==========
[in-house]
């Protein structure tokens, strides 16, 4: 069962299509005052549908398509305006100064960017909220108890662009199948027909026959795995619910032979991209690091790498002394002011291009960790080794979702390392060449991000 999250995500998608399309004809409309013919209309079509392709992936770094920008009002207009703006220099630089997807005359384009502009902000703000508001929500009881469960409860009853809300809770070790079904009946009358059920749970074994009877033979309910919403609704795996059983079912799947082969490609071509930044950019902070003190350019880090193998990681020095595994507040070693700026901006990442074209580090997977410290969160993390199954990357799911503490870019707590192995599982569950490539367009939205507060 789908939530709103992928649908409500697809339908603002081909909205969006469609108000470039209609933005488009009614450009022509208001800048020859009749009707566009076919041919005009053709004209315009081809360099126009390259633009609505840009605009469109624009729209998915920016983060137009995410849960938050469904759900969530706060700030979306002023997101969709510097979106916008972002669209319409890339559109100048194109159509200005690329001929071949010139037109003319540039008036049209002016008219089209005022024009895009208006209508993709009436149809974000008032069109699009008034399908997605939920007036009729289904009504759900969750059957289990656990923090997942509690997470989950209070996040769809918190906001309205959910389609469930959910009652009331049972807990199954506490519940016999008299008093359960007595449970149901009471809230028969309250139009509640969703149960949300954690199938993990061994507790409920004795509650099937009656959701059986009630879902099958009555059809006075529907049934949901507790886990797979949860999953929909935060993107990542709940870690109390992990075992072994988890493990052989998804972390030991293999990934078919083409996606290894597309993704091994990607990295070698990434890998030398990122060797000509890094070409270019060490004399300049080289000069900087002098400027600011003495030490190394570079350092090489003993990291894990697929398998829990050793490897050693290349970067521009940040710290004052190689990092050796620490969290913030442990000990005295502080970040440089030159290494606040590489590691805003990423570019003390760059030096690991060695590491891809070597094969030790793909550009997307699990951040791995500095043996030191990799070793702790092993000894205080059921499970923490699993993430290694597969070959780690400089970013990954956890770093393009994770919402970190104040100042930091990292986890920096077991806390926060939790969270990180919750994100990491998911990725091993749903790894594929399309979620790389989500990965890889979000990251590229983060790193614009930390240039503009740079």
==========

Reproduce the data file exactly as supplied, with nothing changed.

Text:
[in-house]
């Protein structure tokens, strides 16, 4: 069962299509005052549908398509305006100064960017909220108890662009199948027909026959795995619910032979991209690091790498002394002011291009960790080794979702390392060449991000 999250995500998608399309004809409309013919209309079509392709992936770094920008009002207009703006220099630089997807005359384009502009902000703000508001929500009881469960409860009853809300809770070790079904009946009358059920749970074994009877033979309910919403609704795996059983079912799947082969490609071509930044950019902070003190350019880090193998990681020095595994507040070693700026901006990442074209580090997977410290969160993390199954990357799911503490870019707590192995599982569950490539367009939205507060 789908939530709103992928649908409500697809339908603002081909909205969006469609108000470039209609933005488009009614450009022509208001800048020859009749009707566009076919041919005009053709004209315009081809360099126009390259633009609505840009605009469109624009729209998915920016983060137009995410849960938050469904759900969530706060700030979306002023997101969709510097979106916008972002669209319409890339559109100048194109159509200005690329001929071949010139037109003319540039008036049209002016008219089209005022024009895009208006209508993709009436149809974000008032069109699009008034399908997605939920007036009729289904009504759900969750059957289990656990923090997942509690997470989950209070996040769809918190906001309205959910389609469930959910009652009331049972807990199954506490519940016999008299008093359960007595449970149901009471809230028969309250139009509640969703149960949300954690199938993990061994507790409920004795509650099937009656959701059986009630879902099958009555059809006075529907049934949901507790886990797979949860999953929909935060993107990542709940870690109390992990075992072994988890493990052989998804972390030991293999990934078919083409996606290894597309993704091994990607990295070698990434890998030398990122060797000509890094070409270019060490004399300049080289000069900087002098400027600011003495030490190394570079350092090489003993990291894990697929398998829990050793490897050693290349970067521009940040710290004052190689990092050796620490969290913030442990000990005295502080970040440089030159290494606040590489590691805003990423570019003390760059030096690991060695590491891809070597094969030790793909550009997307699990951040791995500095043996030191990799070793702790092993000894205080059921499970923490699993993430290694597969070959780690400089970013990954956890770093393009994770919402970190104040100042930091990292986890920096077991806390926060939790969270990180919750994100990491998911990725091993749903790894594929399309979620790389989500990965890889979000990251590229983060790193614009930390240039503009740079």